The PJ Tatler

New York Times Makes Stuff Up to Put an AR-15 Into the Navy Yard Killer's Hands

At the Washington Times, Emily Miller fact-checks the so-called “paper of record.” The New York Times reported the Navy Yard murderer tried to purchase an AR-15 rifle in Virginia, but state law prohibiting the sale of “assault rifles” to out-of-staters prevented the sale.


Government and gun control, you see, prevented the tragedy from being even worse than it was.

But there’s a problem with the Times’ narrative: It’s not true.

The Times has a story Tuesday on its homepage with the headline “State Law Stopped Gunman From Buying Rifle, Officials Say.”

The first line says: “The gunman who killed 12 people at the Washington Navy Yard on Monday test fired an AR-15 assault rifle at a Virginia gun store last week but was stopped from buying one because state law there prohibits the sale of such weapons to out-of-state buyers, according to two senior law enforcement officials.”

Apparently neither the reporter nor his editors took the time to fact check their vague “law enforcement officials” sources.

“Virginia law does not prohibit the sale of assault rifles to out-of-state citizens who have proper identification,” Dan Peterson, a Virginia firearms attorney, told me Tuesday night. The required identification is proof of residency in another state and of U.S. citizenship, which can be items like a passport, birth certificate or voter identification card.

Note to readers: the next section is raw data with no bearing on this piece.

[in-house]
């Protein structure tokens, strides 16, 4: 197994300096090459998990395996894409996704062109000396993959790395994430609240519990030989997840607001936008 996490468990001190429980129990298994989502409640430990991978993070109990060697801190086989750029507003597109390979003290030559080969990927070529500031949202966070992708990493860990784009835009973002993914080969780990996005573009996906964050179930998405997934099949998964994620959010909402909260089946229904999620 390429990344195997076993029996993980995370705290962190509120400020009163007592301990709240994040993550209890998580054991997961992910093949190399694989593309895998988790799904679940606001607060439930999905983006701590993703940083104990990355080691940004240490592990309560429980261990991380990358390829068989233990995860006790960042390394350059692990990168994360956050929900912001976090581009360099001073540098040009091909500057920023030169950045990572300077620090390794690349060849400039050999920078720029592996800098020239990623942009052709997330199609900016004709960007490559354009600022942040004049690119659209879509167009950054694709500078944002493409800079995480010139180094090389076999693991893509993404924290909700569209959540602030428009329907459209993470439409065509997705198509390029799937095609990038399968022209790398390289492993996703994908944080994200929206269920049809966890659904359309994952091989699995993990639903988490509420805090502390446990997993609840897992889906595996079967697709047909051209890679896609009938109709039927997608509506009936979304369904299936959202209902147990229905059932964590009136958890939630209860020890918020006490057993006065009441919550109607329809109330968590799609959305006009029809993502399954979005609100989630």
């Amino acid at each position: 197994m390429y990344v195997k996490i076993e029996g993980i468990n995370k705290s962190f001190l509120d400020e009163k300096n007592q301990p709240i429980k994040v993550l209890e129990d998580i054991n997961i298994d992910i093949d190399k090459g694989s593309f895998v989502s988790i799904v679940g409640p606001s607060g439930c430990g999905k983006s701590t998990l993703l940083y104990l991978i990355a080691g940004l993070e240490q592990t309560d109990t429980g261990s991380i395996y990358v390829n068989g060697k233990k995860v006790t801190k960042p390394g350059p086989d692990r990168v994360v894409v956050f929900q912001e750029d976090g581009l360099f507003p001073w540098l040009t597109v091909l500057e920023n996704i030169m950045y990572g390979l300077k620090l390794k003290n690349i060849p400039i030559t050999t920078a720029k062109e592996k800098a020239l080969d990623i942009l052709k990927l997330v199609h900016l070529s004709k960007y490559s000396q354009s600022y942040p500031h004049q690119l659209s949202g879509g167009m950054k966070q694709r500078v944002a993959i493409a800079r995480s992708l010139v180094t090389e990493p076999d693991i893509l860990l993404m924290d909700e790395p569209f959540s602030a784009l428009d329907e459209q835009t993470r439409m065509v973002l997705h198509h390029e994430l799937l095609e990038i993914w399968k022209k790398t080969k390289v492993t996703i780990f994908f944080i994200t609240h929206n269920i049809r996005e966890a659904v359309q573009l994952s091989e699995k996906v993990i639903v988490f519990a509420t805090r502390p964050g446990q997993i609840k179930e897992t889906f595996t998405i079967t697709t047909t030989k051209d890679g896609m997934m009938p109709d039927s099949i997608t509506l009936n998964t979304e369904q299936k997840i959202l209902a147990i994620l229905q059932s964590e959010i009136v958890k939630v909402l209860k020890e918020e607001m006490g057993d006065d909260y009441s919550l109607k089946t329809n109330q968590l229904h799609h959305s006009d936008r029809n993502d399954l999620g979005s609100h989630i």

Lots of people rent guns at ranges that they have no intention of buying. I’ve done that myself.

There’s no evidence that the killer ever even attempted to buy an AR-15.

That didn’t slow the New York Daily News down, though, not a bit. This was that paper’s cover after the killings.


Same gun, only, not the same gun at all.

At some point, mediots should educate themselves on firearms if only to stop making such obvious and avoidable errors. Learn the law. Go to a gun range once or twice, fire a few weapons to get the feel of them, and talk to some experts. Maybe go through the process of purchasing a firearm at a licensed dealer just to see how it all works.

Stop reporting as if the graphic below describes your understanding of firearms. Click to enlarge.


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